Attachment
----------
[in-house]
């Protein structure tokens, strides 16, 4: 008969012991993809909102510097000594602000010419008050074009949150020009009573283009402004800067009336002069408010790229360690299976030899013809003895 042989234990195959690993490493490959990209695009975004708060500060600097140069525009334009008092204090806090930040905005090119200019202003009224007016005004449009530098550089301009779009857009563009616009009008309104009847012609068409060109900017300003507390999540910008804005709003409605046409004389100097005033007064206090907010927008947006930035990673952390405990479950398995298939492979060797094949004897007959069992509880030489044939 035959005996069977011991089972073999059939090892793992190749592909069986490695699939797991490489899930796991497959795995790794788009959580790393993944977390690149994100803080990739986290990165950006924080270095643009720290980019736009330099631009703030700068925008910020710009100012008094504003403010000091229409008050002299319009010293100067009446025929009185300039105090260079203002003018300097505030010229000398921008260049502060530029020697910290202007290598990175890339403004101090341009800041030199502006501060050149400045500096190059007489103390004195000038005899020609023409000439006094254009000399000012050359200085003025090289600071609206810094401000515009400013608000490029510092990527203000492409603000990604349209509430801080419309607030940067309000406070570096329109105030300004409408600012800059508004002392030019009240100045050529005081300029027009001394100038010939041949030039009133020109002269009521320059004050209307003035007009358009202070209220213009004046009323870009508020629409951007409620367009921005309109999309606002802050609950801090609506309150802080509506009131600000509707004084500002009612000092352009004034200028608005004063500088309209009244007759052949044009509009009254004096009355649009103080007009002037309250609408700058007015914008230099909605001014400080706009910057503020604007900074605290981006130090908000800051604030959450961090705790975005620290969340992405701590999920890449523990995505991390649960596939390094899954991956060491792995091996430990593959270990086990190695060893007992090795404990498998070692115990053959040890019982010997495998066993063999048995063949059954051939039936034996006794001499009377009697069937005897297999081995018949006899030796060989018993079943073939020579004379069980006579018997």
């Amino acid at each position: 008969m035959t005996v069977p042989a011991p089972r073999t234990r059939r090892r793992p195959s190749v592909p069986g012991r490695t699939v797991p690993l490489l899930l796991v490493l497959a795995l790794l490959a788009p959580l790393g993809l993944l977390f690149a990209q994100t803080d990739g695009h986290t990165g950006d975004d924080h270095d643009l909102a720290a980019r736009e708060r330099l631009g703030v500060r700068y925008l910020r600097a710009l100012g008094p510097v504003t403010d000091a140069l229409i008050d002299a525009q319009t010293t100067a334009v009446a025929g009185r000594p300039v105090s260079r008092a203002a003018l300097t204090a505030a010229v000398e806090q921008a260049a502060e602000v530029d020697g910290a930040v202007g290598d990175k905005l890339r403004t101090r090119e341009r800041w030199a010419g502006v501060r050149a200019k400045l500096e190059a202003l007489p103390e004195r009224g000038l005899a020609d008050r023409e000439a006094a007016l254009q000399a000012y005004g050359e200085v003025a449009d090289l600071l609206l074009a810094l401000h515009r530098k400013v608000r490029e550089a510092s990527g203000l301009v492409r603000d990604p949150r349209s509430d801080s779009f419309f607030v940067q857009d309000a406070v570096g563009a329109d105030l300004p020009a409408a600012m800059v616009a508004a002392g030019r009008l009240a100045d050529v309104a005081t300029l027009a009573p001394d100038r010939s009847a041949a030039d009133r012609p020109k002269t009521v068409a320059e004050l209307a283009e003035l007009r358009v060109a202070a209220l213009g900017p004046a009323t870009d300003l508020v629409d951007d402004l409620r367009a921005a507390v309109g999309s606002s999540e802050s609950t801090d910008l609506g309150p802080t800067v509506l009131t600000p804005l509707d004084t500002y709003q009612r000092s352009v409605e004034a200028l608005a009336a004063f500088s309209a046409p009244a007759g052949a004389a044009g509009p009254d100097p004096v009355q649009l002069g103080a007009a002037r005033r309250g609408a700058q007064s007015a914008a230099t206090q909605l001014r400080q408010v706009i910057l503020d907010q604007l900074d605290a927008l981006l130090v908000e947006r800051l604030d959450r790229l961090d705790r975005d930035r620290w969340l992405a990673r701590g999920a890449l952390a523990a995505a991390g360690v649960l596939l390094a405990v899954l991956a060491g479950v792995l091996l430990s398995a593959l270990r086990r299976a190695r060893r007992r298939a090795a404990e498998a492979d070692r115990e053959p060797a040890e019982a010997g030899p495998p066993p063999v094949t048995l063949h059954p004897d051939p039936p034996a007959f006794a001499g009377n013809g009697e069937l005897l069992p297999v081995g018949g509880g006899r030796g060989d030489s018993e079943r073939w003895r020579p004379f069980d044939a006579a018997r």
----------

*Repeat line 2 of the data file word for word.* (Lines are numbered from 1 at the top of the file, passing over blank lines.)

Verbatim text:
């Protein structure tokens, strides 16, 4: 008969012991993809909102510097000594602000010419008050074009949150020009009573283009402004800067009336002069408010790229360690299976030899013809003895 042989234990195959690993490493490959990209695009975004708060500060600097140069525009334009008092204090806090930040905005090119200019202003009224007016005004449009530098550089301009779009857009563009616009009008309104009847012609068409060109900017300003507390999540910008804005709003409605046409004389100097005033007064206090907010927008947006930035990673952390405990479950398995298939492979060797094949004897007959069992509880030489044939 035959005996069977011991089972073999059939090892793992190749592909069986490695699939797991490489899930796991497959795995790794788009959580790393993944977390690149994100803080990739986290990165950006924080270095643009720290980019736009330099631009703030700068925008910020710009100012008094504003403010000091229409008050002299319009010293100067009446025929009185300039105090260079203002003018300097505030010229000398921008260049502060530029020697910290202007290598990175890339403004101090341009800041030199502006501060050149400045500096190059007489103390004195000038005899020609023409000439006094254009000399000012050359200085003025090289600071609206810094401000515009400013608000490029510092990527203000492409603000990604349209509430801080419309607030940067309000406070570096329109105030300004409408600012800059508004002392030019009240100045050529005081300029027009001394100038010939041949030039009133020109002269009521320059004050209307003035007009358009202070209220213009004046009323870009508020629409951007409620367009921005309109999309606002802050609950801090609506309150802080509506009131600000509707004084500002009612000092352009004034200028608005004063500088309209009244007759052949044009509009009254004096009355649009103080007009002037309250609408700058007015914008230099909605001014400080706009910057503020604007900074605290981006130090908000800051604030959450961090705790975005620290969340992405701590999920890449523990995505991390649960596939390094899954991956060491792995091996430990593959270990086990190695060893007992090795404990498998070692115990053959040890019982010997495998066993063999048995063949059954051939039936034996006794001499009377009697069937005897297999081995018949006899030796060989018993079943073939020579004379069980006579018997």